Noncompete Agreements for Freelancers: Everything You Need to Know
This article was updated on September 25, 2018.
When you hire a freelancer, you need to take precautionary measures to protect your company's confidential information. After all, once your contract with a freelancer ends, he or she could potentially share this information with your competitors, providing them with the opportunity to woo your clients. One possible solution is to require noncompete agreements for freelancers.
How Do Noncompete Agreements Work?
A noncompete agreement is a contract in which a freelancer agrees to certain restrictions on the work he or she can do after your project ends. If the freelancer breaks the terms of this agreement, you can sue him or her for breach of contract.
According to Quintessential Careers, noncompete agreements can prevent freelancers from working in certain geographical locations and using certain skills, roles and services with competitors.
A noncompete must have an expiration date to establish a specific time frame during which the restrictions apply. For example, if a florist hires a freelance web designer to create her website, she may require that this freelancer does not design websites for other florists in the same city over the course of the next year.
Benefits and Drawbacks
When you're contemplating the role that noncompete agreements should play in your business, it's important to remember that these contracts only hold true if freelancers agree to your terms. Since freelancers work with a wide range of clients, they may be very reluctant to limit their future career options. As such, you may drive away valuable talent by putting a strict noncompete agreement into place. A freelancer may even demand a higher fee to make up for the income that he or she may lose down the line due to these restrictions.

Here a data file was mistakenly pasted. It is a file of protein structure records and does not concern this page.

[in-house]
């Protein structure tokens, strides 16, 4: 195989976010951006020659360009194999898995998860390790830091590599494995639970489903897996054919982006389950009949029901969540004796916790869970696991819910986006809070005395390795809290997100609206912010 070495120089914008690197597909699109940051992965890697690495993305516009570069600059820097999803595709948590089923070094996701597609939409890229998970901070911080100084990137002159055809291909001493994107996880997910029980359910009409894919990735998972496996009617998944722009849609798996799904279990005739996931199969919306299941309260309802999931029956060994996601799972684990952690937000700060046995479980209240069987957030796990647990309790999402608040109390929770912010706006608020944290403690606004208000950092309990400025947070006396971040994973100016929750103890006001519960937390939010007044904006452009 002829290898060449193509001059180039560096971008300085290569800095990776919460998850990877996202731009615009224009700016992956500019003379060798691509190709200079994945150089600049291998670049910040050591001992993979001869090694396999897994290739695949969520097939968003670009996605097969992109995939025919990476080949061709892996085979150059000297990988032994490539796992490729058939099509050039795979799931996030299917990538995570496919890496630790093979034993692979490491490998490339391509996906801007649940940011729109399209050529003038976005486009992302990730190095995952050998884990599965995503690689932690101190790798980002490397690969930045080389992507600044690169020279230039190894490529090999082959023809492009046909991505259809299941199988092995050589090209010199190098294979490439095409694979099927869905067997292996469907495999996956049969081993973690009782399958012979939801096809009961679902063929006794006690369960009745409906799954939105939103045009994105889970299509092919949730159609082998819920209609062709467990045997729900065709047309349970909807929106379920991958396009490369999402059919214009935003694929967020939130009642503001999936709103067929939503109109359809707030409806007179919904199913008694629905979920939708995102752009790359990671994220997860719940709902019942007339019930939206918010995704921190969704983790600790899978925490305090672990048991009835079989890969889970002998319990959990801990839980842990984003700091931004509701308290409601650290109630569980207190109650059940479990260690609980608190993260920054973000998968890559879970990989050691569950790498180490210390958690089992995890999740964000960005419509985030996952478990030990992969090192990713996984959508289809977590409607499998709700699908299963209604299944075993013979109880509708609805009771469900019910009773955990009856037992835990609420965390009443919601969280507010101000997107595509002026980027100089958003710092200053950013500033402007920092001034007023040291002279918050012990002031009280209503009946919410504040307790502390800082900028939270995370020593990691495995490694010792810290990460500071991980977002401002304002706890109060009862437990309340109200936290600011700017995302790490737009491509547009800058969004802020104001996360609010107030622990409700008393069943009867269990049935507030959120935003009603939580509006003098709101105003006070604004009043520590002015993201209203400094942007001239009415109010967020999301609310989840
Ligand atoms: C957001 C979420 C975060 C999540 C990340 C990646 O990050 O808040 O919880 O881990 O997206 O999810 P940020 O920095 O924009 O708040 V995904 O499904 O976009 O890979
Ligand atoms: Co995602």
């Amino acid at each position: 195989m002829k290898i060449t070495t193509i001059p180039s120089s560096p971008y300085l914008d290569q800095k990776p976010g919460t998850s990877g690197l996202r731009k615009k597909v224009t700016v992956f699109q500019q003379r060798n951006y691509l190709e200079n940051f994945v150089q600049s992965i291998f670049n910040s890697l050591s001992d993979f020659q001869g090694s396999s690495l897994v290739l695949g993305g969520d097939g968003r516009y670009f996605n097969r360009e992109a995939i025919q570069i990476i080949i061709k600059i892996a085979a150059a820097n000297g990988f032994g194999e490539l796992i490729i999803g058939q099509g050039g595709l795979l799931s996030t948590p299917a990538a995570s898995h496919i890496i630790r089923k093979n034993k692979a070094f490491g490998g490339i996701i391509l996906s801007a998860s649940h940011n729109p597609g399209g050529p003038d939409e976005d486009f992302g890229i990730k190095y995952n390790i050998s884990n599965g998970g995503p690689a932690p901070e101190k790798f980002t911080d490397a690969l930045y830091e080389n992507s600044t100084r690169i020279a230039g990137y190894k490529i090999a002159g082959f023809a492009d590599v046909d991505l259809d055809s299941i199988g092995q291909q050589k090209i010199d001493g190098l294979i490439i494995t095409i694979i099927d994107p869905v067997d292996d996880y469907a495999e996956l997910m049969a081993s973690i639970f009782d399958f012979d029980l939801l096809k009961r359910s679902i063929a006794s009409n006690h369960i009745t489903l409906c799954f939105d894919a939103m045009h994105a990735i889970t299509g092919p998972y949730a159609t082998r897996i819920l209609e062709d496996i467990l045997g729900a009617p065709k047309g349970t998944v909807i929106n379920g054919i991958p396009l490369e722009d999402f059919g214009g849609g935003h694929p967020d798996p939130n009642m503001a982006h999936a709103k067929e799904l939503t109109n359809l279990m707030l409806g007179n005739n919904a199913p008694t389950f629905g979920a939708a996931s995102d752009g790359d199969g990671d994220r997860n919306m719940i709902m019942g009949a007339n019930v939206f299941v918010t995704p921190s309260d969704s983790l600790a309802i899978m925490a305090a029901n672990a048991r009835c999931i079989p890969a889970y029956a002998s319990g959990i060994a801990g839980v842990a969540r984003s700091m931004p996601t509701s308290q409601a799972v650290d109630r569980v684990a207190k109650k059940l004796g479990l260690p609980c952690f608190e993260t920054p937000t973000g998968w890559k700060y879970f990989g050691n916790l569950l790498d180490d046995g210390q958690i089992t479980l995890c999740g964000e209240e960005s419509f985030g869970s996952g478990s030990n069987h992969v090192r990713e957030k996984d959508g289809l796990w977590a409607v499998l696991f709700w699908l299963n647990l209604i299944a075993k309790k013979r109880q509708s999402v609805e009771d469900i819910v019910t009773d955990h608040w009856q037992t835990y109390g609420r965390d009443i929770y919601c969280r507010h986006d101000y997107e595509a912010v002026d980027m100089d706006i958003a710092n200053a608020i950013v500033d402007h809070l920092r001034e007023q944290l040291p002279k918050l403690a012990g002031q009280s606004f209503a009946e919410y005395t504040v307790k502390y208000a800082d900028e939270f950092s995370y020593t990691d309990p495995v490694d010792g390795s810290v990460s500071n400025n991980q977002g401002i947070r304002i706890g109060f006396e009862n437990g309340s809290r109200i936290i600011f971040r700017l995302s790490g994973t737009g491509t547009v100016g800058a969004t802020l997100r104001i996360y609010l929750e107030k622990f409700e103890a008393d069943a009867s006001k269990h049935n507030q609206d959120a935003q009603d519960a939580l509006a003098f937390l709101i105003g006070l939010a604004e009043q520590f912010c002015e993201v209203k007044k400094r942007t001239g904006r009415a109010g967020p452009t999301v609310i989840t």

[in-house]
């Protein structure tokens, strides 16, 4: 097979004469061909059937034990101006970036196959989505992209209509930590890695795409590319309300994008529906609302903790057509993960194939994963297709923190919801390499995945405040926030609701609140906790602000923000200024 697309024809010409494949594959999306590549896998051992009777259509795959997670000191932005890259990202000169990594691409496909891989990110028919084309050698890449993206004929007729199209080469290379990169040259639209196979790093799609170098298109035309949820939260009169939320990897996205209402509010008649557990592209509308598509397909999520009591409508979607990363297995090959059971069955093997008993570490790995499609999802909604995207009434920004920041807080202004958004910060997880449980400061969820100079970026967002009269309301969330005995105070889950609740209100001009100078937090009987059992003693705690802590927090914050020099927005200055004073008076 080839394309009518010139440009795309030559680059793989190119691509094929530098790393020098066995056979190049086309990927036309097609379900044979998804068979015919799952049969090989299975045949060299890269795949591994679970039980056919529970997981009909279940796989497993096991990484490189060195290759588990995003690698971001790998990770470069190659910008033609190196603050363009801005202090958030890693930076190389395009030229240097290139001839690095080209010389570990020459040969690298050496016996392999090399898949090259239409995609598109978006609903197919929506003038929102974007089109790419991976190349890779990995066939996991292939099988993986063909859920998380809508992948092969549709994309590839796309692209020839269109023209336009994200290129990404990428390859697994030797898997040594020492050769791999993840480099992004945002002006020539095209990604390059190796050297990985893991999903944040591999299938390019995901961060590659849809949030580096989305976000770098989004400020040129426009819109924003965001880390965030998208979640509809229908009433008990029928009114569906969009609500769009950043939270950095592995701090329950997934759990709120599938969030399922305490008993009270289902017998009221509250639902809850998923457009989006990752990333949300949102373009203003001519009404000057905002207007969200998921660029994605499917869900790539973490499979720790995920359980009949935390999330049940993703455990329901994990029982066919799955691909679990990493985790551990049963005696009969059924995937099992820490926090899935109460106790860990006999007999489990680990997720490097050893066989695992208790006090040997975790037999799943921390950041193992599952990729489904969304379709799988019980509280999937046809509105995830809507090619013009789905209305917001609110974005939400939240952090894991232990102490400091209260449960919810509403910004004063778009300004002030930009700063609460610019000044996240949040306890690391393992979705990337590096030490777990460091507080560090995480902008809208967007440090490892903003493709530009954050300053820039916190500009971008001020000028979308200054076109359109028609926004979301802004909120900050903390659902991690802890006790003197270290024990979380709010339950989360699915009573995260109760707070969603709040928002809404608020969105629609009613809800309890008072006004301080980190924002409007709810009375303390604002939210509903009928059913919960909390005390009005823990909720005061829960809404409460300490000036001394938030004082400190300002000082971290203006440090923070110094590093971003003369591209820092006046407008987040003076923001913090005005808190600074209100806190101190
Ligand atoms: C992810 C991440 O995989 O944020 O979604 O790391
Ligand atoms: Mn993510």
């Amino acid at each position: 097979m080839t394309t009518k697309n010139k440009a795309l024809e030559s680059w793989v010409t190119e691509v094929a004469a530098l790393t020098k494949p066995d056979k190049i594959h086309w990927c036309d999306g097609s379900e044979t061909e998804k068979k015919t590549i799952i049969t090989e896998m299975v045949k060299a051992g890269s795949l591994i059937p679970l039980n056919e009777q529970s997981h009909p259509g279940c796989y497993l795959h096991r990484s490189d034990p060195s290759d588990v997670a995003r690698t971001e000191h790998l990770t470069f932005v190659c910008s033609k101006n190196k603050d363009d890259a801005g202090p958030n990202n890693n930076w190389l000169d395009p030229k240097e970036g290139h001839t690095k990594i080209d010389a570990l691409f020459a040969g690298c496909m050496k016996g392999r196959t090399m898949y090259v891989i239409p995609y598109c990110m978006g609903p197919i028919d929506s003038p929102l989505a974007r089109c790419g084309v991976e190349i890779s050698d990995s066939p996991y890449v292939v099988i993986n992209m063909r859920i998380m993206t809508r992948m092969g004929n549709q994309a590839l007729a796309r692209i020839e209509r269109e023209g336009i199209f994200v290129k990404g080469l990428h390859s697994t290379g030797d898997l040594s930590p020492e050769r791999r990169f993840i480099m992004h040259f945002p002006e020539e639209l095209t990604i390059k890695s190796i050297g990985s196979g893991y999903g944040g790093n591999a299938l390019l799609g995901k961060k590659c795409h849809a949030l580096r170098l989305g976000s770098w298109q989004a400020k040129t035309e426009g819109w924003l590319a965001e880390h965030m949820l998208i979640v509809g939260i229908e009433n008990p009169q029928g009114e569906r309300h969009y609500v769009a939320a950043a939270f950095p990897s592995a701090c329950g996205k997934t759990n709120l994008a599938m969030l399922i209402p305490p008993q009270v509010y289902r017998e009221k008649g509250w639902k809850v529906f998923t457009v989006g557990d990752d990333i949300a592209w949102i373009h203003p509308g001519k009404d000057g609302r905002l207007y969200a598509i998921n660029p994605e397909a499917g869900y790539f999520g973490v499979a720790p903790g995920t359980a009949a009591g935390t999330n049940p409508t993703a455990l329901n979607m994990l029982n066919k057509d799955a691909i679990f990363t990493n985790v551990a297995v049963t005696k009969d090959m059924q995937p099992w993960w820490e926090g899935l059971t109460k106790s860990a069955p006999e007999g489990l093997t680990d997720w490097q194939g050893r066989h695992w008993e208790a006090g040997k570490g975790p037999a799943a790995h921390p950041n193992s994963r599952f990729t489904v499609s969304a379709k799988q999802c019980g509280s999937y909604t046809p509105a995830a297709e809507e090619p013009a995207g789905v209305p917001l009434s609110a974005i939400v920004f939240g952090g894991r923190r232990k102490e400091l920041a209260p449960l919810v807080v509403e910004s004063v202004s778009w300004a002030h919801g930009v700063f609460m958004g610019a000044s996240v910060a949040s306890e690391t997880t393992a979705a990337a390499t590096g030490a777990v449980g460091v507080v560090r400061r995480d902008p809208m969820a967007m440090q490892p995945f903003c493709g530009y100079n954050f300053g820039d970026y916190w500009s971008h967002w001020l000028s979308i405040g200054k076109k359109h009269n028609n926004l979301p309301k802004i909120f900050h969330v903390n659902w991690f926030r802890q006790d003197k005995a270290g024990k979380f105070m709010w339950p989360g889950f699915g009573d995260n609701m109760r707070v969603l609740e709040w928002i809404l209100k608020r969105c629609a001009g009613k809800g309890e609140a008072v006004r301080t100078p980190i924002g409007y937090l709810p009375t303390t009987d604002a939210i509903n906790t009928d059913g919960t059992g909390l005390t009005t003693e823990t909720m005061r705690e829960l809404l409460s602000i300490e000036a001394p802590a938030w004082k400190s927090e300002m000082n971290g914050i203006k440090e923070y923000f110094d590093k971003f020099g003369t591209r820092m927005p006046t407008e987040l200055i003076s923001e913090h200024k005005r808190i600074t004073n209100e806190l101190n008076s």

Furthermore, if your noncompete is too strict, the freelancer could later challenge the entire agreement in court. As such, it's crucial for you to ensure that everything in your agreement has a clear business justification, which may include protecting trade secrets or your current customer base. Perhaps most importantly, you must assert that your noncompete does not block the freelancer's ability to make a reasonable living, according to Monster.
Reaching a Fair Solution
If you are going to use noncompete agreements for freelancers, they need to be as specific and limited as possible, while still offering you the necessary protections. In the end, you may need to compromise. For example, instead of blocking a freelancer from your entire industry, your noncompete could just cover your main competitors.
Another option is to use a nondisclosure agreement instead. While this particular type of agreement does not prevent freelancers from working with competitors, it does prevent them from revealing confidential information about your organization, as Forbes reports. These restrictions are not as stiff, so you may have an easier time getting freelancers to agree to this type of arrangement.
By keeping this information in mind, you can come up with a fair contract that protects your business while still keeping your freelancers happy. When in doubt, seek legal counsel for your particular circumstances.